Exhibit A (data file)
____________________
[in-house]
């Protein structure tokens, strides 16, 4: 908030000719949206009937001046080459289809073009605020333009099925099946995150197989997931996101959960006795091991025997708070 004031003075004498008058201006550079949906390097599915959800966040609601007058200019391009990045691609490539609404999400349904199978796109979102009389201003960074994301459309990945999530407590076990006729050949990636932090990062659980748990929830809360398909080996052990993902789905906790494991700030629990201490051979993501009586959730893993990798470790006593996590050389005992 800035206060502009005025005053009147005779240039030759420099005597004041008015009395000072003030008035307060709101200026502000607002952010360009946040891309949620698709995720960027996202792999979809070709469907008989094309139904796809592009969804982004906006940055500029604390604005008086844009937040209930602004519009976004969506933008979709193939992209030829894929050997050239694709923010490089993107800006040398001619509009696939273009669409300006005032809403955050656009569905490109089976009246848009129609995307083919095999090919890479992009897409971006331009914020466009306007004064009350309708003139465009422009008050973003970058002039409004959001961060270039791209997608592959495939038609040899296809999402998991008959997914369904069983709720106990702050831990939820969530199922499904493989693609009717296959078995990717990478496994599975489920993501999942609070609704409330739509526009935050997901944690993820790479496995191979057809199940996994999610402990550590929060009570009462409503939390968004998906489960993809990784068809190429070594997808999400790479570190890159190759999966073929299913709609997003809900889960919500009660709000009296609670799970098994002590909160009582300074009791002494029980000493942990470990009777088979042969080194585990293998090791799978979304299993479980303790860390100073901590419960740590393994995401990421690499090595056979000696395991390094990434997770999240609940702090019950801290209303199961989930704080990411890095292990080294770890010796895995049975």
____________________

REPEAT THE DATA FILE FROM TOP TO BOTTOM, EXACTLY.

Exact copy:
[in-house]
């Protein structure tokens, strides 16, 4: 908030000719949206009937001046080459289809073009605020333009099925099946995150197989997931996101959960006795091991025997708070 004031003075004498008058201006550079949906390097599915959800966040609601007058200019391009990045691609490539609404999400349904199978796109979102009389201003960074994301459309990945999530407590076990006729050949990636932090990062659980748990929830809360398909080996052990993902789905906790494991700030629990201490051979993501009586959730893993990798470790006593996590050389005992 800035206060502009005025005053009147005779240039030759420099005597004041008015009395000072003030008035307060709101200026502000607002952010360009946040891309949620698709995720960027996202792999979809070709469907008989094309139904796809592009969804982004906006940055500029604390604005008086844009937040209930602004519009976004969506933008979709193939992209030829894929050997050239694709923010490089993107800006040398001619509009696939273009669409300006005032809403955050656009569905490109089976009246848009129609995307083919095999090919890479992009897409971006331009914020466009306007004064009350309708003139465009422009008050973003970058002039409004959001961060270039791209997608592959495939038609040899296809999402998991008959997914369904069983709720106990702050831990939820969530199922499904493989693609009717296959078995990717990478496994599975489920993501999942609070609704409330739509526009935050997901944690993820790479496995191979057809199940996994999610402990550590929060009570009462409503939390968004998906489960993809990784068809190429070594997808999400790479570190890159190759999966073929299913709609997003809900889960919500009660709000009296609670799970098994002590909160009582300074009791002494029980000493942990470990009777088979042969080194585990293998090791799978979304299993479980303790860390100073901590419960740590393994995401990421690499090595056979000696395991390094990434997770999240609940702090019950801290209303199961989930704080990411890095292990080294770890010796895995049975």